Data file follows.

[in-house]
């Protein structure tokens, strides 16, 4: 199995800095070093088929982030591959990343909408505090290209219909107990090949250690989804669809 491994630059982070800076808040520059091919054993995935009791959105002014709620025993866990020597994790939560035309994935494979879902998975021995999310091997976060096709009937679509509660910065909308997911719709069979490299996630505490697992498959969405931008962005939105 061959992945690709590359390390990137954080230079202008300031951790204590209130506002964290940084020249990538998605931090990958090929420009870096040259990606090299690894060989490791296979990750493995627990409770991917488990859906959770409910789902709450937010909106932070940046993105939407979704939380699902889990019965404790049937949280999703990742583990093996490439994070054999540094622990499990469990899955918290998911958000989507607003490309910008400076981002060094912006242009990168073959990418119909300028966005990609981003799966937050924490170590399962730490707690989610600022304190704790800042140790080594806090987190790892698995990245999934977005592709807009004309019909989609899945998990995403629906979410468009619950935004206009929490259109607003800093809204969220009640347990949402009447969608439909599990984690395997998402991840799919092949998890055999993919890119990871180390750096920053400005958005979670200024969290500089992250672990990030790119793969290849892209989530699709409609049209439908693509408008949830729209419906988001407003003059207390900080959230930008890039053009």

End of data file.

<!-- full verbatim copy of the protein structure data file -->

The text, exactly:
[in-house]
């Protein structure tokens, strides 16, 4: 199995800095070093088929982030591959990343909408505090290209219909107990090949250690989804669809 491994630059982070800076808040520059091919054993995935009791959105002014709620025993866990020597994790939560035309994935494979879902998975021995999310091997976060096709009937679509509660910065909308997911719709069979490299996630505490697992498959969405931008962005939105 061959992945690709590359390390990137954080230079202008300031951790204590209130506002964290940084020249990538998605931090990958090929420009870096040259990606090299690894060989490791296979990750493995627990409770991917488990859906959770409910789902709450937010909106932070940046993105939407979704939380699902889990019965404790049937949280999703990742583990093996490439994070054999540094622990499990469990899955918290998911958000989507607003490309910008400076981002060094912006242009990168073959990418119909300028966005990609981003799966937050924490170590399962730490707690989610600022304190704790800042140790080594806090987190790892698995990245999934977005592709807009004309019909989609899945998990995403629906979410468009619950935004206009929490259109607003800093809204969220009640347990949402009447969608439909599990984690395997998402991840799919092949998890055999993919890119990871180390750096920053400005958005979670200024969290500089992250672990990030790119793969290849892209989530699709409609049209439908693509408008949830729209419906988001407003003059207390900080959230930008890039053009």